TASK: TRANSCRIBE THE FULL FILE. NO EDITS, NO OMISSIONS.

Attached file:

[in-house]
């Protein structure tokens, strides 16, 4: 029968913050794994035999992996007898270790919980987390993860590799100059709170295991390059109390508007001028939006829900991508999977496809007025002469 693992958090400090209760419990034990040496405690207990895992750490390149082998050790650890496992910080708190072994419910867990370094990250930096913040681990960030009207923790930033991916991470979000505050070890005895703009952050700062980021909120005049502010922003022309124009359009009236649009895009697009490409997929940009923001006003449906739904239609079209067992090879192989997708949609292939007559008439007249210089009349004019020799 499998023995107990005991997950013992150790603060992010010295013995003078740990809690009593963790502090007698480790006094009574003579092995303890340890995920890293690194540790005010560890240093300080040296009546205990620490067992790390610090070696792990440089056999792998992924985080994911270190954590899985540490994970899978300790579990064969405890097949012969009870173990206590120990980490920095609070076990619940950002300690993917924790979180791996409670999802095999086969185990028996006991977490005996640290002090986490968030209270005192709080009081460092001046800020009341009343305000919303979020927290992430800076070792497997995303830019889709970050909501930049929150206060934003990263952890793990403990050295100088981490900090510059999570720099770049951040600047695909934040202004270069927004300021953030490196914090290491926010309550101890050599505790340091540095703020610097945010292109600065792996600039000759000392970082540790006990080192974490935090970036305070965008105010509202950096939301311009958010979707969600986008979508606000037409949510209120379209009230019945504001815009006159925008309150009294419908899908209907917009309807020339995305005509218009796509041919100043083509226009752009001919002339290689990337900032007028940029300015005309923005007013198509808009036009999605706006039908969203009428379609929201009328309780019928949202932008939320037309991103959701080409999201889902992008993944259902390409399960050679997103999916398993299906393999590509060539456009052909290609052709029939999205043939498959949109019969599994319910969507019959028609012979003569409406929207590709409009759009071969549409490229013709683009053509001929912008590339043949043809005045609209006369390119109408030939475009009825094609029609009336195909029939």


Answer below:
[in-house]
């Protein structure tokens, strides 16, 4: 029968913050794994035999992996007898270790919980987390993860590799100059709170295991390059109390508007001028939006829900991508999977496809007025002469 693992958090400090209760419990034990040496405690207990895992750490390149082998050790650890496992910080708190072994419910867990370094990250930096913040681990960030009207923790930033991916991470979000505050070890005895703009952050700062980021909120005049502010922003022309124009359009009236649009895009697009490409997929940009923001006003449906739904239609079209067992090879192989997708949609292939007559008439007249210089009349004019020799 499998023995107990005991997950013992150790603060992010010295013995003078740990809690009593963790502090007698480790006094009574003579092995303890340890995920890293690194540790005010560890240093300080040296009546205990620490067992790390610090070696792990440089056999792998992924985080994911270190954590899985540490994970899978300790579990064969405890097949012969009870173990206590120990980490920095609070076990619940950002300690993917924790979180791996409670999802095999086969185990028996006991977490005996640290002090986490968030209270005192709080009081460092001046800020009341009343305000919303979020927290992430800076070792497997995303830019889709970050909501930049929150206060934003990263952890793990403990050295100088981490900090510059999570720099770049951040600047695909934040202004270069927004300021953030490196914090290491926010309550101890050599505790340091540095703020610097945010292109600065792996600039000759000392970082540790006990080192974490935090970036305070965008105010509202950096939301311009958010979707969600986008979508606000037409949510209120379209009230019945504001815009006159925008309150009294419908899908209907917009309807020339995305005509218009796509041919100043083509226009752009001919002339290689990337900032007028940029300015005309923005007013198509808009036009999605706006039908969203009428379609929201009328309780019928949202932008939320037309991103959701080409999201889902992008993944259902390409399960050679997103999916398993299906393999590509060539456009052909290609052709029939999205043939498959949109019969599994319910969507019959028609012979003569409406929207590709409009759009071969549409490229013709683009053509001929912008590339043949043809005045609209006369390119109408030939475009009825094609029609009336195909029939």